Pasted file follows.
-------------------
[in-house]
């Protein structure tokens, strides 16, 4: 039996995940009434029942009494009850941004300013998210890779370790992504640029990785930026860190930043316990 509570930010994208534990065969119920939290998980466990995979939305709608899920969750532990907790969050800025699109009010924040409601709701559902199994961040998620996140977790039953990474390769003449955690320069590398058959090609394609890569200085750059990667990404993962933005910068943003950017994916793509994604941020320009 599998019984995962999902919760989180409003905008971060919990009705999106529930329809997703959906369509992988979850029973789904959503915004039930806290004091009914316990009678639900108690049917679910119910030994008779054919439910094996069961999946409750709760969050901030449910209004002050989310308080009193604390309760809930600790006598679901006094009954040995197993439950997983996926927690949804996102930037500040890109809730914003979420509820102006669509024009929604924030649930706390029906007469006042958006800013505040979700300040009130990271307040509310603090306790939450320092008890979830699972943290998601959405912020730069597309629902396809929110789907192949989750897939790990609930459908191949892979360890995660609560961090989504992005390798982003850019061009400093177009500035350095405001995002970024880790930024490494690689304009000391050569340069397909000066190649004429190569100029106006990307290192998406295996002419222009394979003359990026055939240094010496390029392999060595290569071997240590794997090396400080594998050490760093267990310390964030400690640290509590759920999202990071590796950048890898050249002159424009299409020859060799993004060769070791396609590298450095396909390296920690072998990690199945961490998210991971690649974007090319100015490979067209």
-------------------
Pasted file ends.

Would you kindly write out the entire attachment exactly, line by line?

[in-house]
């Protein structure tokens, strides 16, 4: 039996995940009434029942009494009850941004300013998210890779370790992504640029990785930026860190930043316990 509570930010994208534990065969119920939290998980466990995979939305709608899920969750532990907790969050800025699109009010924040409601709701559902199994961040998620996140977790039953990474390769003449955690320069590398058959090609394609890569200085750059990667990404993962933005910068943003950017994916793509994604941020320009 599998019984995962999902919760989180409003905008971060919990009705999106529930329809997703959906369509992988979850029973789904959503915004039930806290004091009914316990009678639900108690049917679910119910030994008779054919439910094996069961999946409750709760969050901030449910209004002050989310308080009193604390309760809930600790006598679901006094009954040995197993439950997983996926927690949804996102930037500040890109809730914003979420509820102006669509024009929604924030649930706390029906007469006042958006800013505040979700300040009130990271307040509310603090306790939450320092008890979830699972943290998601959405912020730069597309629902396809929110789907192949989750897939790990609930459908191949892979360890995660609560961090989504992005390798982003850019061009400093177009500035350095405001995002970024880790930024490494690689304009000391050569340069397909000066190649004429190569100029106006990307290192998406295996002419222009394979003359990026055939240094010496390029392999060595290569071997240590794997090396400080594998050490760093267990310390964030400690640290509590759920999202990071590796950048890898050249002159424009299409020859060799993004060769070791396609590298450095396909390296920690072998990690199945961490998210991971690649974007090319100015490979067209």